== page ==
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only been sixteen, see USSG § 2D1.1, resulting in a guideline range of twenty-seven to thirty-three months. Because Gollick's sentence clearly exceeded the maximum authorized by his guilty plea, we find plain error occurred at sentencing that affected his substantial rights. We find Gollick's remaining issues are meritless. We find no support for Gollick's challenge to the calculation of drug weight, and we conclude his claims of ineffective assistance of counsel should be raised in a 28 U.S.C. § 2255 (2000) proceeding. See United States v. Richardson, 195 F.3d 192, 198 (4th Cir. 1999). In accordance with Anders, we have reviewed the entire record in this case and affirm Gollick's conviction. however, that Gollick's sentencing violated Booker. We conclude, Accordingly,
although we affirm Gollick's conviction, we vacate his sentence and remand for resentencing.3 seal the Anders notice. We deny Gollick's counsel's motion to We also deny Gollick's pro se motions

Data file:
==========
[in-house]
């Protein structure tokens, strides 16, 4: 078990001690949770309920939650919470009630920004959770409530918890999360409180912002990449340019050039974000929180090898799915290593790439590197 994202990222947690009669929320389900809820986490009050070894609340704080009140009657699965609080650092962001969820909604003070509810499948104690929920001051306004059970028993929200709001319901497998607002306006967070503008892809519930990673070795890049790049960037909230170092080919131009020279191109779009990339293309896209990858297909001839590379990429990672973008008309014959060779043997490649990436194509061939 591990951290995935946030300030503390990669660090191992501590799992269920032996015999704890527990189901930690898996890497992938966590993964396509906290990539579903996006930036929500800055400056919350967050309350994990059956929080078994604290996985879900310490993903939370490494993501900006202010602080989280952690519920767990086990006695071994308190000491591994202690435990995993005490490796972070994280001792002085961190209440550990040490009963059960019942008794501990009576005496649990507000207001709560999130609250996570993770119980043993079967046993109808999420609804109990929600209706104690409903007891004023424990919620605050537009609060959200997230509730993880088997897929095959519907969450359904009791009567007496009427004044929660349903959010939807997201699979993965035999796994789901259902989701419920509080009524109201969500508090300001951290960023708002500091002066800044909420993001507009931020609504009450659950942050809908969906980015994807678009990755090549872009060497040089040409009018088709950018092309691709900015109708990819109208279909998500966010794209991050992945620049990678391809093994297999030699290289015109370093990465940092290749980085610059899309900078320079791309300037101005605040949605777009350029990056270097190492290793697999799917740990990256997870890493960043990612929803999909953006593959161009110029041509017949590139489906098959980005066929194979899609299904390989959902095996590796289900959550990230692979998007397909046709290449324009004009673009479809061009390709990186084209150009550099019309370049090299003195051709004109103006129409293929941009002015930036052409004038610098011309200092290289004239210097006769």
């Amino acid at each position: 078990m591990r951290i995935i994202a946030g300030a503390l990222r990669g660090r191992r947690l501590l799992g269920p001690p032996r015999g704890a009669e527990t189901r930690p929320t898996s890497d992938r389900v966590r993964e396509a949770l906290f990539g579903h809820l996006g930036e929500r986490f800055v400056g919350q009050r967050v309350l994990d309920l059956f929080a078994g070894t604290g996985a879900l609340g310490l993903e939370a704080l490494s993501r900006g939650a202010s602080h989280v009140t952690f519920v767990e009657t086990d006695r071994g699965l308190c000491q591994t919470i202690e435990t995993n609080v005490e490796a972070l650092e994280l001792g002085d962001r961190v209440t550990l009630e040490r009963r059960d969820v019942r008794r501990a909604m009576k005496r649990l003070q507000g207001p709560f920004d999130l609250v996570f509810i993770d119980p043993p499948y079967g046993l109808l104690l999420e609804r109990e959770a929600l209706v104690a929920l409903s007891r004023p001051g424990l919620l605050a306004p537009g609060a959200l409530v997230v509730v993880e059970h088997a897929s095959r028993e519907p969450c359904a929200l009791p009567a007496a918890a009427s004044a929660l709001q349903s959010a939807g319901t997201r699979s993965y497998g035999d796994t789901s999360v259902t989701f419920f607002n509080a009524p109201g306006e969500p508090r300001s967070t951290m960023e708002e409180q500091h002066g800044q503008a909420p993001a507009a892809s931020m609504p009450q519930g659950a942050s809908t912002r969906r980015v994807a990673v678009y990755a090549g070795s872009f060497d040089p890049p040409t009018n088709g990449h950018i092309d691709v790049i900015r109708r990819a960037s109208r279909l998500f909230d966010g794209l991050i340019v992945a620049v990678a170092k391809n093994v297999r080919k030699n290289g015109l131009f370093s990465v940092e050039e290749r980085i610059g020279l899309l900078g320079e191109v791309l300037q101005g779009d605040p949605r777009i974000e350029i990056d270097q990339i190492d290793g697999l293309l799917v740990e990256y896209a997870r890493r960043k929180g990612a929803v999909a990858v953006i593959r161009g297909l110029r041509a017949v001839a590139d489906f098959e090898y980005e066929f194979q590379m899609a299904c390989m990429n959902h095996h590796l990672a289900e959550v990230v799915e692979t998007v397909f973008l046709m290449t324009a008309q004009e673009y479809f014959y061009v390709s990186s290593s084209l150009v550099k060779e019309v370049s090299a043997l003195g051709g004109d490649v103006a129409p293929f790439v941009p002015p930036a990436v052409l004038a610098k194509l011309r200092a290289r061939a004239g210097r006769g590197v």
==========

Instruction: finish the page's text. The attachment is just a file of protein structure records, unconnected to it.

Although the Sentencing Guidelines are no longer mandatory, Booker makes clear that a sentencing court must still "consult [the] Guidelines and take them into account when sentencing." On remand, the district court should Booker, 543 U.S. at 264. first determine the appropriate sentencing range under the guidelines, making all factual findings appropriate for that determination. See Hughes, 401 F.3d at 546. The court should consider this sentencing range along with the other factors described in 18 U.S.C. § 3553(a) (2000), and then impose a sentence. Id. If that sentence falls outside the guidelines range, the court should explain its reasons for the departure as required by 18 U.S.C. § 3553(c)(2) (2000). Id. The sentence must be "within the statutorily prescribed range . . . and reasonable." Id. at 546-47. - 4 -
requesting new counsel, transcripts at government expense, and an extension of time for additional pro se supplemental briefing. We dispense with oral argument because the facts and legal contentions are adequately presented in the materials before the court and argument would not aid the decisional process.
AFFIRMED IN PART, VACATED IN PART, AND REMANDED